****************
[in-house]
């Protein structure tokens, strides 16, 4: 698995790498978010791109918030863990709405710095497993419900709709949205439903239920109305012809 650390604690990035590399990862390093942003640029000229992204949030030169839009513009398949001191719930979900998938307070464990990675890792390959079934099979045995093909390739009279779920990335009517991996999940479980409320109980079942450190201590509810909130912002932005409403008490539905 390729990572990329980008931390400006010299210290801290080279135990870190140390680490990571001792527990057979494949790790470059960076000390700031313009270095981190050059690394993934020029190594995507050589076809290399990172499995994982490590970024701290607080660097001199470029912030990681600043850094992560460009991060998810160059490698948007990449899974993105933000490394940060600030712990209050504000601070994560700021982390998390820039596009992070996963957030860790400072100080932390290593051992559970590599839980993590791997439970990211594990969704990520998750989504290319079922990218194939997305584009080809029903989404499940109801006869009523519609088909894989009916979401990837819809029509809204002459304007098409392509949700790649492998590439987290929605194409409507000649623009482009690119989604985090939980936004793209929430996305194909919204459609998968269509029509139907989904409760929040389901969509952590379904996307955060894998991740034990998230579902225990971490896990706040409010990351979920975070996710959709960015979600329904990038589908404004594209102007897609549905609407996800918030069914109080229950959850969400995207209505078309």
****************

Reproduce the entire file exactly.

[in-house]
């Protein structure tokens, strides 16, 4: 698995790498978010791109918030863990709405710095497993419900709709949205439903239920109305012809 650390604690990035590399990862390093942003640029000229992204949030030169839009513009398949001191719930979900998938307070464990990675890792390959079934099979045995093909390739009279779920990335009517991996999940479980409320109980079942450190201590509810909130912002932005409403008490539905 390729990572990329980008931390400006010299210290801290080279135990870190140390680490990571001792527990057979494949790790470059960076000390700031313009270095981190050059690394993934020029190594995507050589076809290399990172499995994982490590970024701290607080660097001199470029912030990681600043850094992560460009991060998810160059490698948007990449899974993105933000490394940060600030712990209050504000601070994560700021982390998390820039596009992070996963957030860790400072100080932390290593051992559970590599839980993590791997439970990211594990969704990520998750989504290319079922990218194939997305584009080809029903989404499940109801006869009523519609088909894989009916979401990837819809029509809204002459304007098409392509949700790649492998590439987290929605194409409507000649623009482009690119989604985090939980936004793209929430996305194909919204459609998968269509029509139907989904409760929040389901969509952590379904996307955060894998991740034990998230579902225990971490896990706040409010990351979920975070996710959709960015979600329904990038589908404004594209102007897609549905609407996800918030069914109080229950959850969400995207209505078309």